Former transport minister Saksayam Chidchob to be judged by charter court

Photo courtesy of KhaoSod English

The Constitutional Court will unveil its verdict on January 17 on the contentious share concealment accusations against former Transport Minister Saksayam Chidchob.

Following a marathon six-hour hearing, Saksayam defended himself against all accusations.

“I’ve laid bare the truth about my stake in Burijarearn Construction Limited Partnership. I’ve fully explained the matter.”

The court spectacle featured an ensemble cast, including Varaporn Thetsen, Supawat Kasemsut, Warangsiri Rakitti, Thitima Klaophimai, and Anchalee Parudram. All players in this high-stakes drama, each testimony contributing to the unfolding narrative.

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This theatrical legal showdown traces its roots back to March 3 when the court, responding to a petition from 54 opposition MPs, suspended Saksayam, then transport minister in the Prayut Chan-o-cha-led coalition government. The opposition alleged that Saksayam, a Bhumjaithai Party MP and brother of political heavyweight Newin Chidchob, used a nominee to cloak shares in Burijarearn.

The construction firm, a longstanding business venture for the Chidchob family, secured contracts worth billions from Saksayam’s ministry.

The opposition’s accusations were first hurled during a no-confidence debate in July the previous year. Section 187 of the constitution prohibits ministers from holding shares, claiming that the former transport minister used an employee as a proxy shareholder, reported Bangkok Post.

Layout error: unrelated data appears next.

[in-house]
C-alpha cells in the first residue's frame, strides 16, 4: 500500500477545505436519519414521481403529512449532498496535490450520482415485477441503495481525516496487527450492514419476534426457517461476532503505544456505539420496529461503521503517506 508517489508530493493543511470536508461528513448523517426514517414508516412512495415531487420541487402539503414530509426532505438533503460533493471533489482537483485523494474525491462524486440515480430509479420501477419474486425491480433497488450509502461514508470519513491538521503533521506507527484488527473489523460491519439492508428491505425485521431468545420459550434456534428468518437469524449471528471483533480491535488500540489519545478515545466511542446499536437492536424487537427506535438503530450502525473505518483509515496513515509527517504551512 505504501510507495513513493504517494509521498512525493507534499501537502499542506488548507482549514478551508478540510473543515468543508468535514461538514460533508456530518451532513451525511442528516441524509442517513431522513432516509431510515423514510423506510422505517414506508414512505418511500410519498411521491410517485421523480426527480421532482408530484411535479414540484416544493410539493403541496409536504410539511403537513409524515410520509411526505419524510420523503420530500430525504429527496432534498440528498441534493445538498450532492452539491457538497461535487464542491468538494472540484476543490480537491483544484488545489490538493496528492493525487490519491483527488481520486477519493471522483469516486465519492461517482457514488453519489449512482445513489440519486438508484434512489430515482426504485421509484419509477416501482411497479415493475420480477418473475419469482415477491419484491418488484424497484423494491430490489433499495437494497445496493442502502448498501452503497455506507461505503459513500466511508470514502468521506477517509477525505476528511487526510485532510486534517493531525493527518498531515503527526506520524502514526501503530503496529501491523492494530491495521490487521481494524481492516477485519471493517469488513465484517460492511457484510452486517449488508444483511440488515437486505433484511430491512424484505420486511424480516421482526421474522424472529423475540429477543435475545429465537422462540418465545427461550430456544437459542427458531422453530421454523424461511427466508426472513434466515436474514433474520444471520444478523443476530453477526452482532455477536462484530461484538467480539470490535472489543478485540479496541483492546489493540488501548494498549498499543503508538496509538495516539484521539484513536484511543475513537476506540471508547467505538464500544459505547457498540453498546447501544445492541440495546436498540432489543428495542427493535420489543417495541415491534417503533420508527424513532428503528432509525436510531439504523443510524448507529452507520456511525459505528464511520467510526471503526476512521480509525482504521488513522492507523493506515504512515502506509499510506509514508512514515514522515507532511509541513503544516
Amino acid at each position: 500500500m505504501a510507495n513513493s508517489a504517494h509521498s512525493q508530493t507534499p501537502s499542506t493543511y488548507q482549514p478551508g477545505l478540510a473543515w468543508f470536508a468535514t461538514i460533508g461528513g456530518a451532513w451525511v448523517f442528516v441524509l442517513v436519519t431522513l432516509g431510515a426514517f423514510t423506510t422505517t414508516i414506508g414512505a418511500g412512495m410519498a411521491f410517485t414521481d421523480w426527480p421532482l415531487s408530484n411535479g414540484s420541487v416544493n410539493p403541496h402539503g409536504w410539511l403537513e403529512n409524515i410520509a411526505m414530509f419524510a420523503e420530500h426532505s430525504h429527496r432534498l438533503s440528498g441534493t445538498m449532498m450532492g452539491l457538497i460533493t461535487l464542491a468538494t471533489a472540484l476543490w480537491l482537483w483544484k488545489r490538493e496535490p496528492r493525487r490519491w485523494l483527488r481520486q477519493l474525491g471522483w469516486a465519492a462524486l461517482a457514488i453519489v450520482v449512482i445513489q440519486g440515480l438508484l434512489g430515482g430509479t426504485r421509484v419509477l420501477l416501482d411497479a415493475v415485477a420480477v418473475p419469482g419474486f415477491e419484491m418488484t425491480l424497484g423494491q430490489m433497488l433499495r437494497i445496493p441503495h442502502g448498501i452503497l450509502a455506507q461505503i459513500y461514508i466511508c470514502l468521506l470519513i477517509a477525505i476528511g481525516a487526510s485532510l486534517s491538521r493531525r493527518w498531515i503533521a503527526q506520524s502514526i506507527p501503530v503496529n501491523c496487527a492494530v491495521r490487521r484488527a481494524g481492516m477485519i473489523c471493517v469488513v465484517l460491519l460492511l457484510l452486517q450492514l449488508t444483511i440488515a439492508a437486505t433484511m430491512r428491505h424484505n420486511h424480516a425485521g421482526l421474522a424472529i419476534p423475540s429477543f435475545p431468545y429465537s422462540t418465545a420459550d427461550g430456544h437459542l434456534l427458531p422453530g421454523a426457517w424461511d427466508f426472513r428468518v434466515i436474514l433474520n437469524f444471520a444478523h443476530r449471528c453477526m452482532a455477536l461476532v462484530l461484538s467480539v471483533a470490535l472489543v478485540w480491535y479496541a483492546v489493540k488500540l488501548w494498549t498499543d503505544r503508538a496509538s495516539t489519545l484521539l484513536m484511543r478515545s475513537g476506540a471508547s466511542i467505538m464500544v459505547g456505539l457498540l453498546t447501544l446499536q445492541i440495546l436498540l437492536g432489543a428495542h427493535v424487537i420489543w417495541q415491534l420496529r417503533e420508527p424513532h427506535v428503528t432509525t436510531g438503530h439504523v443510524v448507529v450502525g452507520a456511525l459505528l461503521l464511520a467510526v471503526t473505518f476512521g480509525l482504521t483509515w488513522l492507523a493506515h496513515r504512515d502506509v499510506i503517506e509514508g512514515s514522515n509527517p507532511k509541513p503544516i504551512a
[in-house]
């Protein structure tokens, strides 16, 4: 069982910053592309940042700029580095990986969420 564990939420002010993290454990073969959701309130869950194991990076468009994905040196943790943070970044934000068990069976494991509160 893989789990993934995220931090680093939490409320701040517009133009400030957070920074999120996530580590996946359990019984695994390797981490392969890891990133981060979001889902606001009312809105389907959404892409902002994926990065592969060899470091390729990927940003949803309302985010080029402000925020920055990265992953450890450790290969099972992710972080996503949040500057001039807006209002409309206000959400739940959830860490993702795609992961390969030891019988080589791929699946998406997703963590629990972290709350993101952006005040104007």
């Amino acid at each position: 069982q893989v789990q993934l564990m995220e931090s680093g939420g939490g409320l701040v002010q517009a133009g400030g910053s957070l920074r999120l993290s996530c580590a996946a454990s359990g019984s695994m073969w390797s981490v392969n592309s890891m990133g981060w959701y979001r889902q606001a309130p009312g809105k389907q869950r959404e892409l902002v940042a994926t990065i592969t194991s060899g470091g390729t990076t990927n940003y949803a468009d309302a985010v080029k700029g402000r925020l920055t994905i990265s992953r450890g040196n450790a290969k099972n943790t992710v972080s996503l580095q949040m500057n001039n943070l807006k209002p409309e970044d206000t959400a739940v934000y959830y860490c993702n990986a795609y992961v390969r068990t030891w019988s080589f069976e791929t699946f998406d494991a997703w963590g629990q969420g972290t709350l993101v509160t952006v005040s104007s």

Saksayam countered, insisting a friend had purchased the shares with documented evidence of the transaction. The plot thickened when, in July this year, the Move Forward Party unearthed new evidence, alleging Saksayam concealed family assets.

Move Forward MP Pakornwut Udompipatskul disclosed an annual financial report from Burijarearn, pointing to outstanding liabilities omitted when Saksayam took office.

In related news, a 50 year old Thai man aired his grievances about police corruption after being unjustly arrested for illegal possession of a gun that was not his.

The police demanded a 50,000 baht bail fee, which was eventually negotiated to 20,000 baht, in exchange for his release. Read more about this story HERE.

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Puntid Tantivangphaisal

Originally from Hong Kong, Puntid moved to Bangkok in 2020 to pursue further studies in translation. She holds a Bachelor's degree in Comparative Literature from the University of Hong Kong. Puntid spent 8 years living in Manchester, UK. Before joining The Thaiger, Puntid has been a freelance translator for 2 years. In her free time, she enjoys swimming and listening to music, as well as writing short fiction and poetry.

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